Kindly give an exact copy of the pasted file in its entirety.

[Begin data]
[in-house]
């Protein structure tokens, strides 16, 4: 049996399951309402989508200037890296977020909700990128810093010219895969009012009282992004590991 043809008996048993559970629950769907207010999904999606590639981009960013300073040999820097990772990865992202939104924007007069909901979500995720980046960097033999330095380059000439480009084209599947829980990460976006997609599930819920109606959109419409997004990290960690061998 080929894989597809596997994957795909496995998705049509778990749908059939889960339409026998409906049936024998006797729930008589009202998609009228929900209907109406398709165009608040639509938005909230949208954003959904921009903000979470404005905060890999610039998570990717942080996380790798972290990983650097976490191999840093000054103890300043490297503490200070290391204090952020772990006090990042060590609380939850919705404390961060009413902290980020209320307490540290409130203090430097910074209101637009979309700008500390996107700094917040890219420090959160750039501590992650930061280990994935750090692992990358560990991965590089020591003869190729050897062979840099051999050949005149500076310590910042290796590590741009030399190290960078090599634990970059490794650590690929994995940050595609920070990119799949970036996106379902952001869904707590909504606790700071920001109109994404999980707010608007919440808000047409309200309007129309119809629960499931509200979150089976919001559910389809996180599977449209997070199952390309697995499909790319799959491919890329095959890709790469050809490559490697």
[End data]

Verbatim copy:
[in-house]
């Protein structure tokens, strides 16, 4: 049996399951309402989508200037890296977020909700990128810093010219895969009012009282992004590991 043809008996048993559970629950769907207010999904999606590639981009960013300073040999820097990772990865992202939104924007007069909901979500995720980046960097033999330095380059000439480009084209599947829980990460976006997609599930819920109606959109419409997004990290960690061998 080929894989597809596997994957795909496995998705049509778990749908059939889960339409026998409906049936024998006797729930008589009202998609009228929900209907109406398709165009608040639509938005909230949208954003959904921009903000979470404005905060890999610039998570990717942080996380790798972290990983650097976490191999840093000054103890300043490297503490200070290391204090952020772990006090990042060590609380939850919705404390961060009413902290980020209320307490540290409130203090430097910074209101637009979309700008500390996107700094917040890219420090959160750039501590992650930061280990994935750090692992990358560990991965590089020591003869190729050897062979840099051999050949005149500076310590910042290796590590741009030399190290960078090599634990970059490794650590690929994995940050595609920070990119799949970036996106379902952001869904707590909504606790700071920001109109994404999980707010608007919440808000047409309200309007129309119809629960499931509200979150089976919001559910389809996180599977449209997070199952390309697995499909790319799959491919890329095959890709790469050809490559490697």